The video went up at the beginning of January and quickly became a viral sensation in Jewish communities and beyond. “It’s amazing that me speaking about what I feel can impact so many different people.”
In our interview, Lustig makes it clear the poem is his way of “speaking to Jews, not for Jews.” He doesn’t consider himself the spokesperson of young American Jewish identity today. But he acknowledges that “the poem resonates; my words are people’s words.”
He’s received hundreds of comments on YouTube, Facebook and Vimeo, and to his personal email, which is posted in the information section of the video on YouTube, along with the poem itself. Lustig, who currently fills his days at the Pardes Institute of Jewish Studies in Jerusalem learning Jewish texts, says, “You learn a line of Shmot [Exodus] then go sit with the Rambam. So much of what I get from my poem is coming from the commentary.”
Many of the comments are from average citizens all over the world — Australia, America, Israel, Serbia, Croatia, UK and France, to name a few of the countries represented. Often comments begin with, “I’ve never done this before…,” “This may be creepy, but I just wanted to say how this impacted….”
I spoke about identity with a community that wanted to reach out
Says Lustig, “I spoke about identity with a community that wanted to reach out… so many people are breaking their own rules for me. I’m trying to respond to everyone who writes. The things they say are equally meaningful to me.”
In general, Lustig sees the poem as a conversation starter: “In my Jewish identity, so much of it is a choice. My parents set the perfect balance.” But other communities, says Lustig, are not so lucky, and in some of the comments he’s received he sees a more hard-line approach — along with assumptions he will spend the afterlife in Hell.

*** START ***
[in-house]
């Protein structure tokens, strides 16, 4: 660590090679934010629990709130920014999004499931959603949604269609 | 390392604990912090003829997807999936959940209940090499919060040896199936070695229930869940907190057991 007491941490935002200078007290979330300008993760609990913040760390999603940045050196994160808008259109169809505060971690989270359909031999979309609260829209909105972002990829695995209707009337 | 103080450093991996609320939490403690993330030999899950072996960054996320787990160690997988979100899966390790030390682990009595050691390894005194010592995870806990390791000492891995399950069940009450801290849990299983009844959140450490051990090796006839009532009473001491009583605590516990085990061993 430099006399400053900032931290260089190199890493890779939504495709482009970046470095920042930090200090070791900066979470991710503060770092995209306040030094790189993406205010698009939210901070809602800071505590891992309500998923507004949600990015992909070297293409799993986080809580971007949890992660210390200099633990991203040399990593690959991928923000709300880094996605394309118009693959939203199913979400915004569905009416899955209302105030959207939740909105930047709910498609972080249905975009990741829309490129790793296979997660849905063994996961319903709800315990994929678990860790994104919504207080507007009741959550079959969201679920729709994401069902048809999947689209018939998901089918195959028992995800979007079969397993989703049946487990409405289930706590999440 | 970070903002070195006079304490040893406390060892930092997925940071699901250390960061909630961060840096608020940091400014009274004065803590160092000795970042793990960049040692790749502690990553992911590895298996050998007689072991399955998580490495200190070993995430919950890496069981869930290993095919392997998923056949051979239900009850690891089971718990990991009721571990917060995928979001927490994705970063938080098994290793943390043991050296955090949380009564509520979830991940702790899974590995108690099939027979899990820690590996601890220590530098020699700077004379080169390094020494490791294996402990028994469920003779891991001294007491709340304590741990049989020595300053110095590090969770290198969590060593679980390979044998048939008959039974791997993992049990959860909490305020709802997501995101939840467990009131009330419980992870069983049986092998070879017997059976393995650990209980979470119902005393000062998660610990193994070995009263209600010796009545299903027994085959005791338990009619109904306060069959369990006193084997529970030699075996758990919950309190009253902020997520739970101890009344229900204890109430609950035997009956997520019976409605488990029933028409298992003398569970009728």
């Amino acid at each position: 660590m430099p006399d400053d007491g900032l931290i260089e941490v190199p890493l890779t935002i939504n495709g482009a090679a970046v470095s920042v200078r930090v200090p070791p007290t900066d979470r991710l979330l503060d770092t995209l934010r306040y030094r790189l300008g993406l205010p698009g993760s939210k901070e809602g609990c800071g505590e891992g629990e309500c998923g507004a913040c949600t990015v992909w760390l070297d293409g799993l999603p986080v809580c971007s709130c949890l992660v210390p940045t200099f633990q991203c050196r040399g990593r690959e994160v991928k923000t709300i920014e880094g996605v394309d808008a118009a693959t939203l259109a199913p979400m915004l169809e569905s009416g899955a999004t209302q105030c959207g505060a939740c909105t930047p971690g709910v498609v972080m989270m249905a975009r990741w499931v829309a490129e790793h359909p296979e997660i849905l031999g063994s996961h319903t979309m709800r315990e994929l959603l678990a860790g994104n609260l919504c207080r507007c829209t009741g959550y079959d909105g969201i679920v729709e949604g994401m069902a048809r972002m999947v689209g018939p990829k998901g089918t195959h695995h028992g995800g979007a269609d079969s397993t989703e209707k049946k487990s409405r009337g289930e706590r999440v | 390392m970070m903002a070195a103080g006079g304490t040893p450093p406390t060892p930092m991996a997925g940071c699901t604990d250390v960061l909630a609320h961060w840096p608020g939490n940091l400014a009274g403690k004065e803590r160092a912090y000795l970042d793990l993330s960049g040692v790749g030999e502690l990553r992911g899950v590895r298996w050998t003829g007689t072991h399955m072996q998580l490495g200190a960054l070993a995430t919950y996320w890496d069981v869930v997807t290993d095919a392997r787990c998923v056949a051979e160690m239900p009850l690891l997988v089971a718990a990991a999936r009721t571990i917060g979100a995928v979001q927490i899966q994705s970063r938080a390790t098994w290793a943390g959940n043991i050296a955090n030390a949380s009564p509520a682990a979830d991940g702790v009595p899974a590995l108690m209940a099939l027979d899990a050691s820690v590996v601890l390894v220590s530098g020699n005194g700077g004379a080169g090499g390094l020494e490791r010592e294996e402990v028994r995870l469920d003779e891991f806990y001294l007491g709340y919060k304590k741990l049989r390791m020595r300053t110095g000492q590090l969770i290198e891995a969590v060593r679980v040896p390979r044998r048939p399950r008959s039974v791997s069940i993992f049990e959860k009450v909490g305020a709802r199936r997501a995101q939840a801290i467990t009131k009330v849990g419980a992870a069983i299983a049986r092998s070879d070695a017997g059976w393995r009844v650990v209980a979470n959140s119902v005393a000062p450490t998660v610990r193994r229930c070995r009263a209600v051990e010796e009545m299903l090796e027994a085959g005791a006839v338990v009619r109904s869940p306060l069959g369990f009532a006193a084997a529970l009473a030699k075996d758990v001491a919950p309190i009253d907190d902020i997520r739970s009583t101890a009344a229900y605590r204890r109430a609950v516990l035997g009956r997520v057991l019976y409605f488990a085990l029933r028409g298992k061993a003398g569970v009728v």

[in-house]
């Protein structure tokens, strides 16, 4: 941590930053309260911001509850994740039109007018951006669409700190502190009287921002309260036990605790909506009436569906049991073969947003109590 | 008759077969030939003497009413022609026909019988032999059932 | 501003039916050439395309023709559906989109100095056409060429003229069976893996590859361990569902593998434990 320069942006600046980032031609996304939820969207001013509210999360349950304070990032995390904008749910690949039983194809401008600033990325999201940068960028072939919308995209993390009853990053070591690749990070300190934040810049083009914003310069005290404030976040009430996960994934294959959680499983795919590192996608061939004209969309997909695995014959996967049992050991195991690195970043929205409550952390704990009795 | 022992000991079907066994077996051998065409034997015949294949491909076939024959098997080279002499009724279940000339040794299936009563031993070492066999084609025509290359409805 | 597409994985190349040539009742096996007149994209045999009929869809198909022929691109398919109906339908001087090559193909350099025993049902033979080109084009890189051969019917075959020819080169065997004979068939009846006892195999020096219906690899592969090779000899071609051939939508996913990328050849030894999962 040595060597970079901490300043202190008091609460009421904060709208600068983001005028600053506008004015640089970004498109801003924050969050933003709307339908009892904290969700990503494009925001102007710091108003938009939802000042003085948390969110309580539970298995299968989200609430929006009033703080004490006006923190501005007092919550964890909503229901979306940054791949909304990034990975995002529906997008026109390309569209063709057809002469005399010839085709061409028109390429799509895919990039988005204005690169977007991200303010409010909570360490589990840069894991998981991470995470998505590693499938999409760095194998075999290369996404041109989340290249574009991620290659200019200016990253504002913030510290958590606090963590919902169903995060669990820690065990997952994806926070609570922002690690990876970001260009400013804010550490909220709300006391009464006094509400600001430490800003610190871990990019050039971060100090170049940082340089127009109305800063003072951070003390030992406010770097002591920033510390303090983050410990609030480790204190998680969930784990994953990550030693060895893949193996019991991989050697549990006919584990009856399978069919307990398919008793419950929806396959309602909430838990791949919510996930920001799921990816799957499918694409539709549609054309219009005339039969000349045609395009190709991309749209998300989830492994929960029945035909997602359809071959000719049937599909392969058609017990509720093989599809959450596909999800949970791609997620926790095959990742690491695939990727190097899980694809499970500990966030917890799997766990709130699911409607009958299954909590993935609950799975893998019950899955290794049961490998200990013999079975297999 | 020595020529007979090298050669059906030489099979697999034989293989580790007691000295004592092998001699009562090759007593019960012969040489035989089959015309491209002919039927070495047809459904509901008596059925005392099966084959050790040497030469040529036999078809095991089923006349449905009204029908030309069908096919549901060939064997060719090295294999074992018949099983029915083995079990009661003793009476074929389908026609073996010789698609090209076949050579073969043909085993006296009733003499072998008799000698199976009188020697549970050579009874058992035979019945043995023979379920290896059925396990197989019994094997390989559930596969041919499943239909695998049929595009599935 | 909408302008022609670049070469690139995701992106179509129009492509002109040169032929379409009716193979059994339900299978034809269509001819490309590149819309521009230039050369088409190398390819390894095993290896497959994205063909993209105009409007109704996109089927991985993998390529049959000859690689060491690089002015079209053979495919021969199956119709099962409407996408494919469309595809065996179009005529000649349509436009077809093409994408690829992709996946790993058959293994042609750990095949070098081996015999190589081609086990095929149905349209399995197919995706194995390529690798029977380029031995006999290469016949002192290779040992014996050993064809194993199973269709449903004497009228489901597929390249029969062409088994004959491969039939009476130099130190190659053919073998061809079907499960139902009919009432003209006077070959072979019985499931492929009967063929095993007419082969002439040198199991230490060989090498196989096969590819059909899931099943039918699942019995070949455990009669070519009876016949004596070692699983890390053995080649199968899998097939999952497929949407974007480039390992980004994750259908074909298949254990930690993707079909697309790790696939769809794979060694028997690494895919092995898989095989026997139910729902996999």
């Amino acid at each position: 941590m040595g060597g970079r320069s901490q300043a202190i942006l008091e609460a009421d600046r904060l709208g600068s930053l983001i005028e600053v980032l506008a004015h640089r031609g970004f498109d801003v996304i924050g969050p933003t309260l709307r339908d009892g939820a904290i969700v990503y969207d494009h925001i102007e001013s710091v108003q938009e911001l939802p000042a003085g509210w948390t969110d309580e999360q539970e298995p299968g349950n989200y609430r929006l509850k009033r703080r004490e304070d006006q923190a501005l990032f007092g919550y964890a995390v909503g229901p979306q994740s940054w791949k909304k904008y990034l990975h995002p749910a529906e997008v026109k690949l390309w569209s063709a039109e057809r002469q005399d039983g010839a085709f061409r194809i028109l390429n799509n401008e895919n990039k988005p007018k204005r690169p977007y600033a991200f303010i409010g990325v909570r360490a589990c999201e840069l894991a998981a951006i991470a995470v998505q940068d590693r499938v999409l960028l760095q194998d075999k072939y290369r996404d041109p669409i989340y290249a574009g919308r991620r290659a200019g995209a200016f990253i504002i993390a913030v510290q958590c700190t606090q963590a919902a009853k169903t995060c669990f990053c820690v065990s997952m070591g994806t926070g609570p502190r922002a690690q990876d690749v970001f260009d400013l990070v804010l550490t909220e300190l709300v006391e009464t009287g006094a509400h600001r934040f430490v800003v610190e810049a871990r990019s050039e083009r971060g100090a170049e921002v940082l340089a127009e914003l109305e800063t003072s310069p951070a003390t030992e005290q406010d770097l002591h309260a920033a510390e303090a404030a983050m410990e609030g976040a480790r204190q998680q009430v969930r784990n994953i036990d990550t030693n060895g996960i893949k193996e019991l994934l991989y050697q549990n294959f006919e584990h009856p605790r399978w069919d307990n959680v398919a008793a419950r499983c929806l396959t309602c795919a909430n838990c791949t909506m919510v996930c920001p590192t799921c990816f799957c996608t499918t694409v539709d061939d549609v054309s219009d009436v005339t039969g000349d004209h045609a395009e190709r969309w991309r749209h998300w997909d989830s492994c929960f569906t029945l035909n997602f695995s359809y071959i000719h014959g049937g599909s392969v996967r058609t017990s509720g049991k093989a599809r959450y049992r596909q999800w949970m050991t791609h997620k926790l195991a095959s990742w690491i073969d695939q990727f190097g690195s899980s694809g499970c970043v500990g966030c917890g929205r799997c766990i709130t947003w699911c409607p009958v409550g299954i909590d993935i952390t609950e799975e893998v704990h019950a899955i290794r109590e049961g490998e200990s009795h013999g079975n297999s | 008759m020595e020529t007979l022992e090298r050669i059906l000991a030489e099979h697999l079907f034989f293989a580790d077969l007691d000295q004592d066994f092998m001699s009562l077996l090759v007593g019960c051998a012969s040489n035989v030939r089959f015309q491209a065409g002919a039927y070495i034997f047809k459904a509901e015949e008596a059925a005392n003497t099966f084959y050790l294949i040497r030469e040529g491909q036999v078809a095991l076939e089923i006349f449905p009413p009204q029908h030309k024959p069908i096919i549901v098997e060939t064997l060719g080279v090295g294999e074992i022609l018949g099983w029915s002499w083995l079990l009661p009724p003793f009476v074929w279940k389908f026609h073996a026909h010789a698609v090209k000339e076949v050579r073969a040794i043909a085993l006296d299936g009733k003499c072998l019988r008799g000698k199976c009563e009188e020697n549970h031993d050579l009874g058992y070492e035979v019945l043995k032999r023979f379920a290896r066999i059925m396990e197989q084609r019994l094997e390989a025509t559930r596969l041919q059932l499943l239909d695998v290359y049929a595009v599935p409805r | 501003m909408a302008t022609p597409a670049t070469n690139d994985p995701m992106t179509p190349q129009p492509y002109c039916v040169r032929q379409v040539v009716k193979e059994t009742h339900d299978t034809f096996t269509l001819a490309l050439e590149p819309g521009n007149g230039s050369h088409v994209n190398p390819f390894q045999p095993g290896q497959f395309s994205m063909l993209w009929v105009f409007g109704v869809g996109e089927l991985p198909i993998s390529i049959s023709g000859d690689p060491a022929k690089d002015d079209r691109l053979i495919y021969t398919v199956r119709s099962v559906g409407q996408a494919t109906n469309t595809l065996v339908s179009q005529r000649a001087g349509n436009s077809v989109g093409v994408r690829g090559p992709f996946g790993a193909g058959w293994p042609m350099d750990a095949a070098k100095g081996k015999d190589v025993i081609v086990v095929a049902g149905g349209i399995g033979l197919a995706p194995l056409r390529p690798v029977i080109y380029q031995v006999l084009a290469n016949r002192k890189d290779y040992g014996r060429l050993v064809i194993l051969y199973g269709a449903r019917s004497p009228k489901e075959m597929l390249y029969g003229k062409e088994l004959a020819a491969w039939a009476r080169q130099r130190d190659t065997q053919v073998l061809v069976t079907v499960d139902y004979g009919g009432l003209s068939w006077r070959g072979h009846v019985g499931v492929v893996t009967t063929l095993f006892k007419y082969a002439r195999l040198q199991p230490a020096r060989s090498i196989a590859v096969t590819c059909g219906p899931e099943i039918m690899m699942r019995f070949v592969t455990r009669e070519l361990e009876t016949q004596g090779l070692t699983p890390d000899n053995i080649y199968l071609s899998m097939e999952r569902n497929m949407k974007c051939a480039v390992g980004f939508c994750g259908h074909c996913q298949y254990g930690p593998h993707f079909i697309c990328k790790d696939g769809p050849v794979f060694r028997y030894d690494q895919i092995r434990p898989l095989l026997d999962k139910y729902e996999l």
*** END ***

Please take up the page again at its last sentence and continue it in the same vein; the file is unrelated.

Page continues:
A line in the poem that has been the focus of much criticism: “I am the complicated reason you take the cheese off of the burger you eat at the Saturday morning tailgate.”
“I like criticism. I’ve learned a lot. One thing I’ve noticed in the more observant threads is there are three approaches. One, supportive. Two, people saying ‘Good for you, but it’s not for me.’ And the third is questioning: What does this mean? And coming to the conclusion that I’m going to hell. That this is not Torah.”
Now that there’s momentum, he says, “Let’s get Jewish communities together, be on the same page. It’s never been about the viewership for me. Let’s try to get ten people who experience Judaism very differently make their own videos.”
For Lustig, the poem encapsulated a moment in a lifelong quest towards understanding his Jewish identity. “I hope ten years from now I can write the same poem with very different words. Which, I don’t know. I know I don’t want them to be [he begins reciting ironically] ‘I am the big black hat on my head… I am praying eight times a day… I am not touching women…'”
As far as his next project, he gives a shake of his tawny mane and shrugs, saying, “I’m not a big fan of sequels. I go through months without inspiration and then may be on a train and start to cry and scribble on a napkin.”
The world is his kosher-style oyster.